Differentiating the roles of the hippocampus and perirhinal cortex in processes beyond long-term declarative memory: a double dissociation in dementia.
Lee AC., Buckley MJ., Gaffan D., Emery T., Hodges JR., Graham KS.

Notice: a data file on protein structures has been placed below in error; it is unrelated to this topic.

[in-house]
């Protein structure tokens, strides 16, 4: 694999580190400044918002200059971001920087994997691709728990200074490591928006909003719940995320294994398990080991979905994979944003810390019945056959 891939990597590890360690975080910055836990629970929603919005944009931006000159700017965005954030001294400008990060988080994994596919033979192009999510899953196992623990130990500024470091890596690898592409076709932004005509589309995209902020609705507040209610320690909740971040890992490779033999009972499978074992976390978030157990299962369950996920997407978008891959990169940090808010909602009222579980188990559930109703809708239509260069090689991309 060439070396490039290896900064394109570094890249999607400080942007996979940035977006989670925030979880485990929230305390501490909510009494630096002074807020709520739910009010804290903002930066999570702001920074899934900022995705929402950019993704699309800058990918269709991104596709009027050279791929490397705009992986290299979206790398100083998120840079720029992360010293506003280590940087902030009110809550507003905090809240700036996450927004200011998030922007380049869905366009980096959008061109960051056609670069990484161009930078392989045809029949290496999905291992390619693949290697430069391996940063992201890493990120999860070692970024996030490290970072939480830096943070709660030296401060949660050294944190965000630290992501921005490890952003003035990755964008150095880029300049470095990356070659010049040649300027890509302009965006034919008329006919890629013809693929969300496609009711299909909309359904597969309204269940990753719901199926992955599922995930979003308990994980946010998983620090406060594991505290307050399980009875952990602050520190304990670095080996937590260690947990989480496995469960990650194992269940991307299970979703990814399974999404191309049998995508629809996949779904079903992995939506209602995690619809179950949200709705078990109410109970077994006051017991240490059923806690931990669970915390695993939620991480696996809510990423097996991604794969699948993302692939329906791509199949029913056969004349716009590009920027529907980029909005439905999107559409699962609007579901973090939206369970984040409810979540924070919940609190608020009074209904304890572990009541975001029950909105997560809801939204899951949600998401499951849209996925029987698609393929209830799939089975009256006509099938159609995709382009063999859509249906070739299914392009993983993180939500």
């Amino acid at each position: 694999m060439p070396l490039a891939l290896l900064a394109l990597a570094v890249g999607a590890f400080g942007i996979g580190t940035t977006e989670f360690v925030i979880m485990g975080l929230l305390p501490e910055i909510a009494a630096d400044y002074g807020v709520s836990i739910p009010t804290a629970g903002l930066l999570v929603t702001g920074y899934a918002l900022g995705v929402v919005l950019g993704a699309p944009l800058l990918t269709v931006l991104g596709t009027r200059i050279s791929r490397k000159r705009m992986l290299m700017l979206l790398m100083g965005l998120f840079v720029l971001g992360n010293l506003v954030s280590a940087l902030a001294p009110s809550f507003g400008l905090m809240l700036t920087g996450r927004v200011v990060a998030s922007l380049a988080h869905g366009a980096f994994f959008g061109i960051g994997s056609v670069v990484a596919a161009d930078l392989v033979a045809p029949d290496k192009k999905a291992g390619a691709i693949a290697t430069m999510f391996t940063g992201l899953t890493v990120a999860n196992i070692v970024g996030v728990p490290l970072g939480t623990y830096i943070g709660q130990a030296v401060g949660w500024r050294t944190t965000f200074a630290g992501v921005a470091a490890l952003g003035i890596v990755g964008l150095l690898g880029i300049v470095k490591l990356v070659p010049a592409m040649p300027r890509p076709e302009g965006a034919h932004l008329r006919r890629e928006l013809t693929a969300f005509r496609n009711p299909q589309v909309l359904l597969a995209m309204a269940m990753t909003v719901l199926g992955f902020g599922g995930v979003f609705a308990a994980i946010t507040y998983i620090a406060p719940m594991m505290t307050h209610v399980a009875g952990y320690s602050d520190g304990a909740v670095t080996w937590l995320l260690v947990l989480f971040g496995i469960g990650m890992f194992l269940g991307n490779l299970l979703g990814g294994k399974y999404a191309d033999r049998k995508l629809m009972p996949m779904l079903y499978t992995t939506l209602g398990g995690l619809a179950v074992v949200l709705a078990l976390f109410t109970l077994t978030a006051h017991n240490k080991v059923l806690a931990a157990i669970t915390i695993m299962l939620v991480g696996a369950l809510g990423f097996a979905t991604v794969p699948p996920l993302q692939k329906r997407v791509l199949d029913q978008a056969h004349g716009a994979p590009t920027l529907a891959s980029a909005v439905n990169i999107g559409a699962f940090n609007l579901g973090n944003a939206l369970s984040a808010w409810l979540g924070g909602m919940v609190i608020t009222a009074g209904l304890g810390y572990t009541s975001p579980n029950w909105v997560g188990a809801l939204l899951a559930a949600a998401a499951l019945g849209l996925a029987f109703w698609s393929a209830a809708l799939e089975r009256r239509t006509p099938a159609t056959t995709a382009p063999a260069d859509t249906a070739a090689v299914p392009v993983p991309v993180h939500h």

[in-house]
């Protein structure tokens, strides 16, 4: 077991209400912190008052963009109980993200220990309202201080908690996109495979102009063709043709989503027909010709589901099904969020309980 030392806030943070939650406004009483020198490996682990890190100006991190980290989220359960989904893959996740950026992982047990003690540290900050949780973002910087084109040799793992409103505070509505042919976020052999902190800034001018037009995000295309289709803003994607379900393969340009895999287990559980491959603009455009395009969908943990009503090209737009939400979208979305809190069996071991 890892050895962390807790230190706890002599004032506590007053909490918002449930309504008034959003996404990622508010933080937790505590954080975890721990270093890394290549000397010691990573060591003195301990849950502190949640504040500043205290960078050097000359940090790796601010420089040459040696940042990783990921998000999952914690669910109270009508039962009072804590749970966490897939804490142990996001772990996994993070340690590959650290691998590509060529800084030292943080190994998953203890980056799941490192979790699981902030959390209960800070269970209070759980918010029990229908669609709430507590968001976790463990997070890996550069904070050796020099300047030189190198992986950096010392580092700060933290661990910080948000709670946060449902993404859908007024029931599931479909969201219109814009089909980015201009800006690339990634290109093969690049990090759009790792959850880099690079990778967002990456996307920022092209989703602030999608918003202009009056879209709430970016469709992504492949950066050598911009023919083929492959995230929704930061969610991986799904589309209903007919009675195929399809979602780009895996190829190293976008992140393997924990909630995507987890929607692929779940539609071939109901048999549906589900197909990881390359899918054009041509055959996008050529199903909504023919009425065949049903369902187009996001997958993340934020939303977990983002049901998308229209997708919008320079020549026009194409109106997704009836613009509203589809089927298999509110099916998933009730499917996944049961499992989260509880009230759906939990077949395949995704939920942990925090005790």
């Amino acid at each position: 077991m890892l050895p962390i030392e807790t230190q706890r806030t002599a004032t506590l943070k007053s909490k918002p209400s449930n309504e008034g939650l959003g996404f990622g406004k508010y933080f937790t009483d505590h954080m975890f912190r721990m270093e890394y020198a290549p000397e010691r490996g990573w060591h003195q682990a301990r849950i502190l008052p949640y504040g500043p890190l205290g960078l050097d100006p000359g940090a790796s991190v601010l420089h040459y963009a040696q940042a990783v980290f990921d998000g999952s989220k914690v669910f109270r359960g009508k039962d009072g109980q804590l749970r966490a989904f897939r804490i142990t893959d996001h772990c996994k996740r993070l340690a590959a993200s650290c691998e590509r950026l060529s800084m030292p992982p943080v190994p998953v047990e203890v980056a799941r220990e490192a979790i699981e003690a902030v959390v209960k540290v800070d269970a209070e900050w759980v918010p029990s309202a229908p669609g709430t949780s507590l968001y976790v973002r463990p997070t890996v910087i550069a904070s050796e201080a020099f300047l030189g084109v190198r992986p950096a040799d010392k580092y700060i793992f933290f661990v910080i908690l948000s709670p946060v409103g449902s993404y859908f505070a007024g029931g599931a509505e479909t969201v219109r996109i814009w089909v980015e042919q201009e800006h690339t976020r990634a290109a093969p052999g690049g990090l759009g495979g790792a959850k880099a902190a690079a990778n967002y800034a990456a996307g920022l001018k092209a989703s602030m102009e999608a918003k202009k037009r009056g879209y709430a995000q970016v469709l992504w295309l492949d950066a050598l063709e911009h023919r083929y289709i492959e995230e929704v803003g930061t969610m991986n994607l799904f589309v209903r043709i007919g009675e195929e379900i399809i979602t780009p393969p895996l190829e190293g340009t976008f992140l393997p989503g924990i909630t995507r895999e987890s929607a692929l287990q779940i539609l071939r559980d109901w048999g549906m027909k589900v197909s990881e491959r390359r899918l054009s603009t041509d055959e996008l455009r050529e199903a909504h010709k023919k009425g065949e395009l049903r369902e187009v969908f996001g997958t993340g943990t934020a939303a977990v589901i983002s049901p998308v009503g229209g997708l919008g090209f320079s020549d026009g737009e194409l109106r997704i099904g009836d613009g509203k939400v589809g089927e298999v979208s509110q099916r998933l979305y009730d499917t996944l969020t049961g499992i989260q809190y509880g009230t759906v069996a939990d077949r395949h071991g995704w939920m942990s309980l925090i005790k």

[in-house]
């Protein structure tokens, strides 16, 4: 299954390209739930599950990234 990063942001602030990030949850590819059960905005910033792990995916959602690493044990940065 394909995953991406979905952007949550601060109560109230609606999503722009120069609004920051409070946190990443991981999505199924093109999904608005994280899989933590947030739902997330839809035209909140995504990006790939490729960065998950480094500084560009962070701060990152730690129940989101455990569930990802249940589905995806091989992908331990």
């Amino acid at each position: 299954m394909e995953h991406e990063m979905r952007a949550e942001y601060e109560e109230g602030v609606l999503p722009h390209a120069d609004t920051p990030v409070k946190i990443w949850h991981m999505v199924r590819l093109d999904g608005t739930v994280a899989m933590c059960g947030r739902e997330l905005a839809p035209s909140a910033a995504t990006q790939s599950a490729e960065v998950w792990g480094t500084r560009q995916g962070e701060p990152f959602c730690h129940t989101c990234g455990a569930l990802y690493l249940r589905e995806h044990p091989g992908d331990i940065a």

There is increasing evidence to suggest that the hippocampus and perirhinal cortex may mediate processes beyond long-term declarative memory. We assessed patients with Alzheimer's disease (AD) or semantic dementia (SD) on a visual oddity judgment task that did not place an explicit demand on long-term memory and is known to be sensitive to hippocampal and perirhinal cortex lesions. Importantly, within the medial temporal lobe, AD is associated with predominant hippocampal atrophy, whereas SD patients have greater perirhinal cortex damage. The AD group was selectively impaired in oddity judgment for scenes, whereas the SD patients demonstrated a deficit in face oddity judgment only. This compelling double dissociation supports the idea that the hippocampus and perirhinal cortex may be critical for the processing of scenes and objects, respectively, in the domain of perception or very short-term working memory.